Wednesday, November 16, 2011

Post #79 - What We Should Learn from the Shoah

I thought that before I went further in a discussion of Israel/Palestine, it would be good to review the "take-away" that all of us need to glean from the historical event usually known as "The Holocaust" -- the program of the Third Reich to dispose of those elements in European society that it deemed either culpable in some way or useless to their thousand-year project. Since that term has a connotation of "sacrifice," it can be a bit problematic. The term that is more often used in Hebrew is "shoah" or "catastrophe."  A colleague said, about one of the concentration camps:  "...the barren, diabolical (and precise) evil of the place reeks through time and space, assaults the senses, twists the soul. The spirit recoils, intuitively knowing it has had a momentary glimpse into the heart of Satan, that there indeed exists a merciless logic in the universe that would kill God, if it could, and make it seem like nothing." So, for anyone who has been made aware of that period and its atrocities, what does it teach us?

1. The "Banality of Evil" Lesson: The enemy is us.

Eichmann on trial in Jerusalem
The Adolf Eichmanns of the world, it turns out, are plain, pedestrian and plentiful; in truth, many of us are capable of great cruelty -- if it is properly introduced, through appeals to our fear, self-interest, patriotism or other strong drivers. If any of us is silent at those times, we are complicit.

2. The "William Faukner" Lesson: The past is never dead; it's not even past.

Jews were killed by the Romans in proportions similar to what happened in 20th Century Germany. Massacres occurred during the Middle Ages, and in czarist Russia. The first organized murders of Jews took place thousands of years before Hitler. As Santayana said, "Those who are ignorant of history are condemned to repeat it."

3. The "Wasn't Born Yesterday" Lesson: History never just starts on a given day.

The degradation of Capt. Alfred Dreyfus
Origins of the Shoah include anti-Judaic or anti-Semitic actions, writings and statements of St. Augustine, Charlemagne, St. Anselm, St. Thomas Aquinas, St. Bernard, Torquemada, Martin Luther, Voltaire and Karl Marx. Before there were gas chambers, there were "blood libel," The Protocols of the Elders of Zion and the Dreyfus Affair.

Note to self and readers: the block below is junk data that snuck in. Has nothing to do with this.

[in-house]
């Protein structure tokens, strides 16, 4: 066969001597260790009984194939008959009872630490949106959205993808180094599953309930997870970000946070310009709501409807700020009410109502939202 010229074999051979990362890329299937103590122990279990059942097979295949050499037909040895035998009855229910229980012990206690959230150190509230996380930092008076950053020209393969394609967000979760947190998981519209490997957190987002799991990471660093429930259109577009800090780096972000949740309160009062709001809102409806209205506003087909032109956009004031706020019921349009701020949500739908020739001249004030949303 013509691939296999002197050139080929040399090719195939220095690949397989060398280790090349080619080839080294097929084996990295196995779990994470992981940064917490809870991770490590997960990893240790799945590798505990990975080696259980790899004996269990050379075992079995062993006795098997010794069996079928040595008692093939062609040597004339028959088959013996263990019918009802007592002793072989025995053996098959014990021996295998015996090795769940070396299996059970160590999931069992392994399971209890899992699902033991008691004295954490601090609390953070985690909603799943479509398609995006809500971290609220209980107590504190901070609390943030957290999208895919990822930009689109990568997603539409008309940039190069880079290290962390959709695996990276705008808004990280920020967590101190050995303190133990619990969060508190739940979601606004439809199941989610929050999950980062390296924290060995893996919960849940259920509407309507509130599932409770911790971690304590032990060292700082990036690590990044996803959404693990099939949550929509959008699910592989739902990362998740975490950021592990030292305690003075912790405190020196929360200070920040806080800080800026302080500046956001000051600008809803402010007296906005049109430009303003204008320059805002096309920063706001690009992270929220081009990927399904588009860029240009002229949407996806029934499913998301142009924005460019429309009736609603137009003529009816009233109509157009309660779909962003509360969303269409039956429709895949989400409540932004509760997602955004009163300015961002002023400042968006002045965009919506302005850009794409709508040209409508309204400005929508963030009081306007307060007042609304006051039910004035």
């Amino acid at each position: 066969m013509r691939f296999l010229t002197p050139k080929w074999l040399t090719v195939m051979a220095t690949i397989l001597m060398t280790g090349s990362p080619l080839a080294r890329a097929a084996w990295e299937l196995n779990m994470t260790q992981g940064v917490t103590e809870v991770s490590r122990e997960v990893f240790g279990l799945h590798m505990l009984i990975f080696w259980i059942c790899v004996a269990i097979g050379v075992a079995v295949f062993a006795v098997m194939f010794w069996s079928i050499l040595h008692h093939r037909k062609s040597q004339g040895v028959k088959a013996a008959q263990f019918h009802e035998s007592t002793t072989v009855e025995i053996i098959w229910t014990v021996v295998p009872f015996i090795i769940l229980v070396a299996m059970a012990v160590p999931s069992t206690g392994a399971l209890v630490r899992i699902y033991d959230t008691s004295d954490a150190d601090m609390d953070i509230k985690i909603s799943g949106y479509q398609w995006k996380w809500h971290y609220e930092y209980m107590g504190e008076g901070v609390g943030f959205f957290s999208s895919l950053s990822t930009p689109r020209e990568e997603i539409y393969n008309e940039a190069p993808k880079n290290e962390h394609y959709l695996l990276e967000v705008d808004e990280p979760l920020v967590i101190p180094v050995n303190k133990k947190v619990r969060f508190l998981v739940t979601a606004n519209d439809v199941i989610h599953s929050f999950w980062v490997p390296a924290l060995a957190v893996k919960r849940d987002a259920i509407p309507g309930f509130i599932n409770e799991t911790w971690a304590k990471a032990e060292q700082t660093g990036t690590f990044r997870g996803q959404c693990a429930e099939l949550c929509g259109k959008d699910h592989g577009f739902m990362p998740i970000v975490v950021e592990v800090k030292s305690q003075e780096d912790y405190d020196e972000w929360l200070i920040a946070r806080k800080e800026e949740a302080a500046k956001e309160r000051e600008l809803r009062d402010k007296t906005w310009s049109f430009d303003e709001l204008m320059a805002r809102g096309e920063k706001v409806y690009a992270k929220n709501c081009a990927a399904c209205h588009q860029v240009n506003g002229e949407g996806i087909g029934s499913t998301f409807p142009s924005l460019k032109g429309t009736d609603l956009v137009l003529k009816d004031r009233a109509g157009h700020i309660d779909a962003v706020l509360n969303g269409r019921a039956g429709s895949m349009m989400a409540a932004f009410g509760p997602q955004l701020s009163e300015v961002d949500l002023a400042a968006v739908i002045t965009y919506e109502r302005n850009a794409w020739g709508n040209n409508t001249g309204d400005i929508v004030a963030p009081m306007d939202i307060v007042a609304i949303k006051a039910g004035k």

4. The "Survival of the Fittest" Lesson: Real history is no match for the powerful present.

Jesus has been depicted for some time now as a Northern European; Romans are most often played by British actors; first-century Jews are represented by swarthy and exotic figures. All of them -- in their own time -- were Southeastern Mediterranean peoples. At one and the same time, Jews have been stereotyped as controllers of the world, and as sub-human; as both responsible for communism and for the worst kind of capitalism. We see the past -- and the future -- through our own present-day eyes.

5. The "Power of Dogma" Lesson: If two belief structures are incompatible, something's gotta give.

The beliefs of Judaism and Christianity are not identical. The more powerful group most often gets to decide how that plays out. As one writer points out, for some Christians, "just by continuing to exist, Jews dissent."

6. The "Don't Mess with My God" Lesson: Deicide is the unforgiveable offense.

Westboro Baptist Church protestor
Many Christians, through history, have seen Jesus as God and Jews as the people who killed Him. The Bible is quoted: "His blood be upon us and upon our children!" Until we deal differently with the New Testament record on these points, the tension -- and the terror -- will persist.

7. The "Get Your Priorities Straight" Lesson": Humanity is rarely valued as it should be.

In the concentration camps, one saw erudition and aesthetic accomplishment, individuals transcending anger, bitterness and grief, and noble acts of kindness and self-sacrifice, in those who were doomed. Baseness and cruelty were also seen, but those attributes were most clearly seen in the ones who fashioned themselves "the master race." All of us must resist attempts to distort the meaning of humanity, whether by validating greed or justifying brutality.

The lessons must be learned anew in each of us, now and every day. Faulkner also wrote that wherever our symbol -- cross or crescent or magen david -- "that symbol is man's reminder of his duty inside the human race."

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